Indian Bandit King Finally Dethroned

He was India's most wanted bandit, a brutal smuggler who murdered police officers, slaughtered elephants and kidnapped a movie star. In the end, it took millions of dollars, thousands of security forces and more than three decades to bring him down.

Koose Muniswamy Veerappan (search), 60, was killed in a shootout late Monday with a special paramilitary task force outside a small village 200 miles south of Madras, capital of Tamil Nadu (search) state. Three of his core gang members were also killed, police said.

Relentlessly pursued by security forces, Veerappan had been forced in recent months to leave the dense jungle terrain straddling nearly 4,000 square miles in the southern states of Karnataka (search), Tamil Nadu and Kerala (search), where he was most at home. His death came in a sparsely forested area, far from the center of his power.

"This was the easternmost point he has ever come ... in the last 15-20 years," K. Vijaykumar, head of the 752-member task force, said Tuesday. "It became more and more easy for us to monitor him."

"We watched him for several days" before the final gunbattle, Vijaykumar said.

With his trademark handlebar mustache, lanky frame and camouflage clothes, the flamboyant outlaw had enjoyed a level of celebrity comparable to the screen idols of India's Bollywood movie industry.

He had been on the run since the late 1960s, when he fell in with ivory smugglers. He was accused of smuggling ivory from 2,000 slaughtered elephants and thousands of tons of sandalwood, which is used for oil, soap, handicrafts and furniture.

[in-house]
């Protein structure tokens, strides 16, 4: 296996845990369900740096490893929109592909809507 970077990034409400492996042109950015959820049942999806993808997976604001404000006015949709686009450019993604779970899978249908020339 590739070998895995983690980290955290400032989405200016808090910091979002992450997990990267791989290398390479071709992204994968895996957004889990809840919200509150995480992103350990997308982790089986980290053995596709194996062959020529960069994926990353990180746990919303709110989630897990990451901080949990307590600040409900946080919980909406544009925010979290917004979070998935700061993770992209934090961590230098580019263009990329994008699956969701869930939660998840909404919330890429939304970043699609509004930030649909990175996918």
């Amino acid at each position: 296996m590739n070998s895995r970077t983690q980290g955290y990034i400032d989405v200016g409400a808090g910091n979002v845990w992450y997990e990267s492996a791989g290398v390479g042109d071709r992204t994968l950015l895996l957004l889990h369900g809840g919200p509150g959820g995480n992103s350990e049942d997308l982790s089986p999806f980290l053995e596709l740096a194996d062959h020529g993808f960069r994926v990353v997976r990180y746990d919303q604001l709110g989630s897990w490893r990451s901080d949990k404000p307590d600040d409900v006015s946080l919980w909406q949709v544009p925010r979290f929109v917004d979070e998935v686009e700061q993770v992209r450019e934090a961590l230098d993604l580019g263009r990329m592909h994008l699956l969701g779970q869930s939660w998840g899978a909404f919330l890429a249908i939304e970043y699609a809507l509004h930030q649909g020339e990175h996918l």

He had a $410,000 bounty on his head and had escaped capture twice.

Peasants, in awe of his daring and dependent on his handouts, had helped him cover his tracks. Some politicians also were allegedly in his pay, and police said he terrorized locals by stringing up the bodies of suspected police informants from trees.

Some observers were not surprised that he was killed in his final confrontation, given his alleged ties to politicians.

"If they had caught him alive, lots of secrets would have tumbled out," said Abdul Kareem, a retired police official from the southern city of Mysore whose son, a policeman, was killed by Veerappan's gang in a 1992 ambush.

On Monday, police cordoned off the village of Paparapatti after receiving a tip the bandit was hiding there.

An intelligence official, speaking on condition of anonymity, told The Associated Press that an associate of Veerappan had surrendered about three hours before the gunbattle and led police to the hideout.

Kumar said Veerappan and his comrades were twice offered a chance to surrender. "The response was not appropriate," Vijaykumar told NDTV television news. "We threw stun grenades and opened fire."

He said, however, that some of Veerappan's gang may have escaped.

"This was his core group. There may be a few others," he told a news conference.

News of Veerappan's death was greeted Tuesday with relief.

"It is like the killing of a demon," said Raghvendra Rajkumar, son of Rajkumar (search), one of southern India's most popular movie stars, who was kidnapped by Veerappan four years ago.

Efforts to capture Veerappan were stepped up after his gang in August 2000 seized the then 71-year-old matinee idol, holding him captive in the jungle.

Fans rioted at the news of the kidnapping and Rajkumar was set free after three months under circumstances that were never fully explained.

The gang later kidnapped a politician, who was killed.

Since 1990, state governments had spent nearly $30 million hunting for Veerappan. Armed with assault rifles and machine guns, police had used a global positioning system and helicopters to scour the jungle region.